The US Drought Monitor introduced their D0 “abnormally dry” category across northern and western Illinois (first map). Should we be worried? We have been running about 2 to 4 inches below average on precipitation this winter (second map) – that’s both rainfall and the water content of any snow. The good news is that the demand for water is very low in winter. Therefore, the impacts on soil moisture, stream flows, and lake levels so far have been minimal.
Snowfall across the central US has been slightly below average so far this winter and stands in stark contrast to last winter. However, the impact on soil moisture, rivers, and streams has been minimal.
Here is an example of snowfall differences. At Chicago O’Hare airport the snowfall total for this winter through January 14 is 13.7 inches. Last year through this date it was 35.0 inches and the 1981-2010 average is 14.2 inches.
In the first map are the snowfall departures for this winter. All the areas in tan or beige are up to 10 inches below average. That includes almost all of Illinois, Minnesota, Iowa, Missouri, Indiana, and Kentucky, as well as large portions of the Dakotas, Nebraska, Kansas, Wisconsin, Michigan, and Ohio. Areas in green are above average and include a small area in far southern Illinois and another around Moline. Snowfall is above average across upper Wisconsin and the Michigan UP. Continue reading “Quiet Winter for Snowfall across central US”
Today the NWS Climate Prediction Center has released their latest outlook for November and this winter. Below are the maps for November temperature, November precipitation, December-February temperature, and December-February precipitation.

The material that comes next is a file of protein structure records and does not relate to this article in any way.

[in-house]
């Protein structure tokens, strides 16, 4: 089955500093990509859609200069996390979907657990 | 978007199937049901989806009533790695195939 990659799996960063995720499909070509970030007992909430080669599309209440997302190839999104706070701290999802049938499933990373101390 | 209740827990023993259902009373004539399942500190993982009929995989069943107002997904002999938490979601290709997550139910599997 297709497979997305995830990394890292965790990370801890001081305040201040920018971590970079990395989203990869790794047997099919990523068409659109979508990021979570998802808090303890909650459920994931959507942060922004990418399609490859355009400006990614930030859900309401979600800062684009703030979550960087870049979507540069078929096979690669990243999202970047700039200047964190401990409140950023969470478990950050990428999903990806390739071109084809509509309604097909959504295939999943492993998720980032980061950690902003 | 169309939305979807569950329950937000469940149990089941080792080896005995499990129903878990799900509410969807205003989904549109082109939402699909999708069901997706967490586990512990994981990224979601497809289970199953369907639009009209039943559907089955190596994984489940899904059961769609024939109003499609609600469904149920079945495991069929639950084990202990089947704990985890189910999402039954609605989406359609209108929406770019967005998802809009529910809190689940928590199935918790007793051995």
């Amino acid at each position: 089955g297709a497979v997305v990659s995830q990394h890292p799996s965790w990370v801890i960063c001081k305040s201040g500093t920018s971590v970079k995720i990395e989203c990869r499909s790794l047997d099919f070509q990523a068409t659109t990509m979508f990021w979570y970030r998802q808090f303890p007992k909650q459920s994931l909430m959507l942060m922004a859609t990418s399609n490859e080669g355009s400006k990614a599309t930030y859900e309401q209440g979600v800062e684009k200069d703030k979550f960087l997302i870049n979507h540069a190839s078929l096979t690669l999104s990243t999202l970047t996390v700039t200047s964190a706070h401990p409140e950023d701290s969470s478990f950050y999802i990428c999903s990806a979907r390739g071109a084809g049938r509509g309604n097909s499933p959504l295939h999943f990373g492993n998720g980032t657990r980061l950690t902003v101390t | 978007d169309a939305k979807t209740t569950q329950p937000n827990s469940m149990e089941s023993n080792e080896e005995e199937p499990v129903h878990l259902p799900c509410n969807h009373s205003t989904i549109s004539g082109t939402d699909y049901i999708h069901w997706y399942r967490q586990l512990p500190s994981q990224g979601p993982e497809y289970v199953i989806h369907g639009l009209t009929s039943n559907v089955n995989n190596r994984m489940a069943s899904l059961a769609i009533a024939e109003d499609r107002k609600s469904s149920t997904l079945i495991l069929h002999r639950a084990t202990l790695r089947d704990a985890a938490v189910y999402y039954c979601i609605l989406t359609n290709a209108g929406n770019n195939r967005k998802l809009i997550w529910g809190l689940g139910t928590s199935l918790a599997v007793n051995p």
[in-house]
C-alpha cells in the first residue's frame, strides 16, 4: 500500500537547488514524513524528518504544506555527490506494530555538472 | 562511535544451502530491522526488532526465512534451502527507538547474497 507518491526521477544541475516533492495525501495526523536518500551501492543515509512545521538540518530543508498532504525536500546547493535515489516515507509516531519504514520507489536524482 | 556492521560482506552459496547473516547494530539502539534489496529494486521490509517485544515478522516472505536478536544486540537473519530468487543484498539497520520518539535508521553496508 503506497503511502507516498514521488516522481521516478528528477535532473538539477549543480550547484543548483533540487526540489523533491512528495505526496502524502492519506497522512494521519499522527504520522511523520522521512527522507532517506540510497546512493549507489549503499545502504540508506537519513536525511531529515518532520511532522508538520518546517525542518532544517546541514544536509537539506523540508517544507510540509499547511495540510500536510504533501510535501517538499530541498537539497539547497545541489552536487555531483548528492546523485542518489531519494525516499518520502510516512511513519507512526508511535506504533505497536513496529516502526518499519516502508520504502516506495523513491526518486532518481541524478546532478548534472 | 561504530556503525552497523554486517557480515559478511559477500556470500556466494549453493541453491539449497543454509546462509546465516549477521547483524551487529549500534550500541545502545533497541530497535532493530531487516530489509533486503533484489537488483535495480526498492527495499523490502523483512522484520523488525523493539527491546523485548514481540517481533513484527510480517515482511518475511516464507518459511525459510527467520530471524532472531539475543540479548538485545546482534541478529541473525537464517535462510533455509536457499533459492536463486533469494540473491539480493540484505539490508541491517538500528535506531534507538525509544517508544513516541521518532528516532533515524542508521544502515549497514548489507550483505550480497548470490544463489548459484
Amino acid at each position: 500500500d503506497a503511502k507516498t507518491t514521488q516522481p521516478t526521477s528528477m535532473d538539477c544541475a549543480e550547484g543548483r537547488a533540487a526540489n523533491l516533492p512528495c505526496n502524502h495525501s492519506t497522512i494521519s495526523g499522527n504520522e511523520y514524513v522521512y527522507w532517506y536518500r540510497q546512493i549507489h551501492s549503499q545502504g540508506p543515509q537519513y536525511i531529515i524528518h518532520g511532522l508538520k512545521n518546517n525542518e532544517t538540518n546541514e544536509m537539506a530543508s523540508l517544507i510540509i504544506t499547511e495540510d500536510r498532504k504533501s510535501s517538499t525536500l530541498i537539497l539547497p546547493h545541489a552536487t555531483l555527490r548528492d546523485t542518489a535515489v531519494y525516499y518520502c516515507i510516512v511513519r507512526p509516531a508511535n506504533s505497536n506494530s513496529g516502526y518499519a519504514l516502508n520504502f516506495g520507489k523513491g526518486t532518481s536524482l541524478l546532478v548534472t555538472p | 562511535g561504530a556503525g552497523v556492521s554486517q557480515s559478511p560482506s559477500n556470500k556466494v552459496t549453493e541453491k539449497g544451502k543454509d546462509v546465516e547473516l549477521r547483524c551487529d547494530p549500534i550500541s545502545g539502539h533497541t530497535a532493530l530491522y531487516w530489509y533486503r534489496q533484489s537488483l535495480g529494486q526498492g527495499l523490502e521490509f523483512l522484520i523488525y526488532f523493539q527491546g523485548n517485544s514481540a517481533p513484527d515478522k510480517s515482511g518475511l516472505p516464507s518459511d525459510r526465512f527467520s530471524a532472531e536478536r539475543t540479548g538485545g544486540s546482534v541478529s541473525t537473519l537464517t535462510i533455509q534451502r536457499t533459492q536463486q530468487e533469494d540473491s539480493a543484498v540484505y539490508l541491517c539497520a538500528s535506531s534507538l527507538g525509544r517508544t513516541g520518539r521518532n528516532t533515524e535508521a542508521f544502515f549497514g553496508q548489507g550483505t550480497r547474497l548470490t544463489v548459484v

For Illinois, November temperatures have equal chances (EC) of being above, below, or near-average. November precipitation is rated as EC except for the northeast quarter of the state, which has an increased chance of below-average precipitation. This is part of a larger area with increased chances of below-average precipitation across the Great Lakes region.
The category of EC is a little hard to interpret. Basically, it means that there are no consistent indications that conditions could be too warm/cold/wet/dry. Sometimes I call it a neutral forecast.
For December-February, the traditional winter months, Illinois has equal chances (EC) of above, below, and near-average temperatures. However, Illinois has an increased chance of below-average precipitation.
The NOAA Climate Prediction Center released their monthly outlook for September and 3-month outlooks for September and beyond. At this time, they are not expecting a repeat of last winter for Illinois.
According to them, the chance of El Niño has decreased to about 65% during the Northern Hemisphere fall and early winter. If it does show up, it is expected to a moderate to weak event. As a result, the impacts on the US and the Midwest will likely be modest at best.
September and FALL
For both September and this fall, there is an equal chance (EC) of above, below, near-average temperature and precipitation (4-panel figure below) for Illinois. The north-central US is not expected to have below-average temperatures, like it has experienced this summer. This may give crops in those areas a better chance of reaching maturity this fall.
It does look like temperatures are expected to stay above-average on the West and East Coast, as well as Alaska. Wetter-than-average conditions are expected to prevail in the southwest US, and expand into the Plains and parts of Iowa and Missouri later in the fall.
For Illinois, the current forecast is for equal chances of above, below, and near-average temperatures. Or to put it another way, they see no sign of a repeat of last winter. And they are expecting below-average precipitation in Illinois and across the Great Lakes region. It is still early in the year to lock in on this forecast so I would not cancel orders for snow blowers or salt deliveries just yet.